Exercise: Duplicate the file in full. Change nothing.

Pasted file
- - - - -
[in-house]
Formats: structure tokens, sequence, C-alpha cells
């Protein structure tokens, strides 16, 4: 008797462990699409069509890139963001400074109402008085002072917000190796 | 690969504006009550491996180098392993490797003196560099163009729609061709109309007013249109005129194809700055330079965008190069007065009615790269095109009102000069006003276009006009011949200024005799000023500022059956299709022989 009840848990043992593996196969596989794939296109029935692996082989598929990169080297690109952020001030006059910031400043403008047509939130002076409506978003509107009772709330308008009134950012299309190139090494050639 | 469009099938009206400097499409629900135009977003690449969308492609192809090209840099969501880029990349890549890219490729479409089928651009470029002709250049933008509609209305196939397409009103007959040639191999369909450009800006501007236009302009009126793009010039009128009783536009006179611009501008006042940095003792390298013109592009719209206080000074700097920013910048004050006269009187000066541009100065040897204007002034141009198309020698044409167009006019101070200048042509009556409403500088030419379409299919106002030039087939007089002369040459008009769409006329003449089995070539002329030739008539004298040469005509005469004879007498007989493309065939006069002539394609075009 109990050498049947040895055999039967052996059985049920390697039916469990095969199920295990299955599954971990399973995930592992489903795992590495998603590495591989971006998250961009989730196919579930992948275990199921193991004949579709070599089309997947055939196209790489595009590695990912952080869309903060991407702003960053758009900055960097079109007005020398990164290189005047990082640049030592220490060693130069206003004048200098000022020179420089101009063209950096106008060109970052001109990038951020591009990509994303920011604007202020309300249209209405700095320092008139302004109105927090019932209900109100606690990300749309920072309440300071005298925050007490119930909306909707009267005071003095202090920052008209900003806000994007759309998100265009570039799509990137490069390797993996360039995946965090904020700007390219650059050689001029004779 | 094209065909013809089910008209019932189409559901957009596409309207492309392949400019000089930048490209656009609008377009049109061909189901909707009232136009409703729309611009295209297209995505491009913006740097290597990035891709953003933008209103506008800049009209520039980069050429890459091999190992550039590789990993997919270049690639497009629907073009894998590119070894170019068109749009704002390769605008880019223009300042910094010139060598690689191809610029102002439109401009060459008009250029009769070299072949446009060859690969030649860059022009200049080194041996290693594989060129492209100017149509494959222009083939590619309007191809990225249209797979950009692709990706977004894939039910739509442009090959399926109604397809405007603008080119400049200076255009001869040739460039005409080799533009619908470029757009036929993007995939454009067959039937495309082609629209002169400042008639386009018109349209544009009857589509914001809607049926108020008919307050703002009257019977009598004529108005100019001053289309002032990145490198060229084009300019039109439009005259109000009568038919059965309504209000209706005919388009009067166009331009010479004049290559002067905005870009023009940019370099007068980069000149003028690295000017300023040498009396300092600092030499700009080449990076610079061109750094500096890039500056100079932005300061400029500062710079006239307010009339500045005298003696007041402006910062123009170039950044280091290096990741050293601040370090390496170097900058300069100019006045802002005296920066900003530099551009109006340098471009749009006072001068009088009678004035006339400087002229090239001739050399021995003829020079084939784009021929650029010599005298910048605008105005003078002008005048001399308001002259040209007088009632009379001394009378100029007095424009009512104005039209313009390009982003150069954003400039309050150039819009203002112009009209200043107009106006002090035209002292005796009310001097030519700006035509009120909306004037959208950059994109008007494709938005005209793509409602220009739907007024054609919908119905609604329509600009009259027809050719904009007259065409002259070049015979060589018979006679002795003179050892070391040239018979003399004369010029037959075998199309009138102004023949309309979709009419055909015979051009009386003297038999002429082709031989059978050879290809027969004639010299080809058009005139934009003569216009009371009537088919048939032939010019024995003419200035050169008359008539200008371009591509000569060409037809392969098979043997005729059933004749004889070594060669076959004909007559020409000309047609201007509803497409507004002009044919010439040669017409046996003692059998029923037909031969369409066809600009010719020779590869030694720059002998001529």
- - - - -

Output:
[in-house]
Formats: structure tokens, sequence, C-alpha cells
């Protein structure tokens, strides 16, 4: 008797462990699409069509890139963001400074109402008085002072917000190796 | 690969504006009550491996180098392993490797003196560099163009729609061709109309007013249109005129194809700055330079965008190069007065009615790269095109009102000069006003276009006009011949200024005799000023500022059956299709022989 009840848990043992593996196969596989794939296109029935692996082989598929990169080297690109952020001030006059910031400043403008047509939130002076409506978003509107009772709330308008009134950012299309190139090494050639 | 469009099938009206400097499409629900135009977003690449969308492609192809090209840099969501880029990349890549890219490729479409089928651009470029002709250049933008509609209305196939397409009103007959040639191999369909450009800006501007236009302009009126793009010039009128009783536009006179611009501008006042940095003792390298013109592009719209206080000074700097920013910048004050006269009187000066541009100065040897204007002034141009198309020698044409167009006019101070200048042509009556409403500088030419379409299919106002030039087939007089002369040459008009769409006329003449089995070539002329030739008539004298040469005509005469004879007498007989493309065939006069002539394609075009 109990050498049947040895055999039967052996059985049920390697039916469990095969199920295990299955599954971990399973995930592992489903795992590495998603590495591989971006998250961009989730196919579930992948275990199921193991004949579709070599089309997947055939196209790489595009590695990912952080869309903060991407702003960053758009900055960097079109007005020398990164290189005047990082640049030592220490060693130069206003004048200098000022020179420089101009063209950096106008060109970052001109990038951020591009990509994303920011604007202020309300249209209405700095320092008139302004109105927090019932209900109100606690990300749309920072309440300071005298925050007490119930909306909707009267005071003095202090920052008209900003806000994007759309998100265009570039799509990137490069390797993996360039995946965090904020700007390219650059050689001029004779 | 094209065909013809089910008209019932189409559901957009596409309207492309392949400019000089930048490209656009609008377009049109061909189901909707009232136009409703729309611009295209297209995505491009913006740097290597990035891709953003933008209103506008800049009209520039980069050429890459091999190992550039590789990993997919270049690639497009629907073009894998590119070894170019068109749009704002390769605008880019223009300042910094010139060598690689191809610029102002439109401009060459008009250029009769070299072949446009060859690969030649860059022009200049080194041996290693594989060129492209100017149509494959222009083939590619309007191809990225249209797979950009692709990706977004894939039910739509442009090959399926109604397809405007603008080119400049200076255009001869040739460039005409080799533009619908470029757009036929993007995939454009067959039937495309082609629209002169400042008639386009018109349209544009009857589509914001809607049926108020008919307050703002009257019977009598004529108005100019001053289309002032990145490198060229084009300019039109439009005259109000009568038919059965309504209000209706005919388009009067166009331009010479004049290559002067905005870009023009940019370099007068980069000149003028690295000017300023040498009396300092600092030499700009080449990076610079061109750094500096890039500056100079932005300061400029500062710079006239307010009339500045005298003696007041402006910062123009170039950044280091290096990741050293601040370090390496170097900058300069100019006045802002005296920066900003530099551009109006340098471009749009006072001068009088009678004035006339400087002229090239001739050399021995003829020079084939784009021929650029010599005298910048605008105005003078002008005048001399308001002259040209007088009632009379001394009378100029007095424009009512104005039209313009390009982003150069954003400039309050150039819009203002112009009209200043107009106006002090035209002292005796009310001097030519700006035509009120909306004037959208950059994109008007494709938005005209793509409602220009739907007024054609919908119905609604329509600009009259027809050719904009007259065409002259070049015979060589018979006679002795003179050892070391040239018979003399004369010029037959075998199309009138102004023949309309979709009419055909015979051009009386003297038999002429082709031989059978050879290809027969004639010299080809058009005139934009003569216009009371009537088919048939032939010019024995003419200035050169008359008539200008371009591509000569060409037809392969098979043997005729059933004749004889070594060669076959004909007559020409000309047609201007509803497409507004002009044919010439040669017409046996003692059998029923037909031969369409066809600009010719020779590869030694720059002998001529």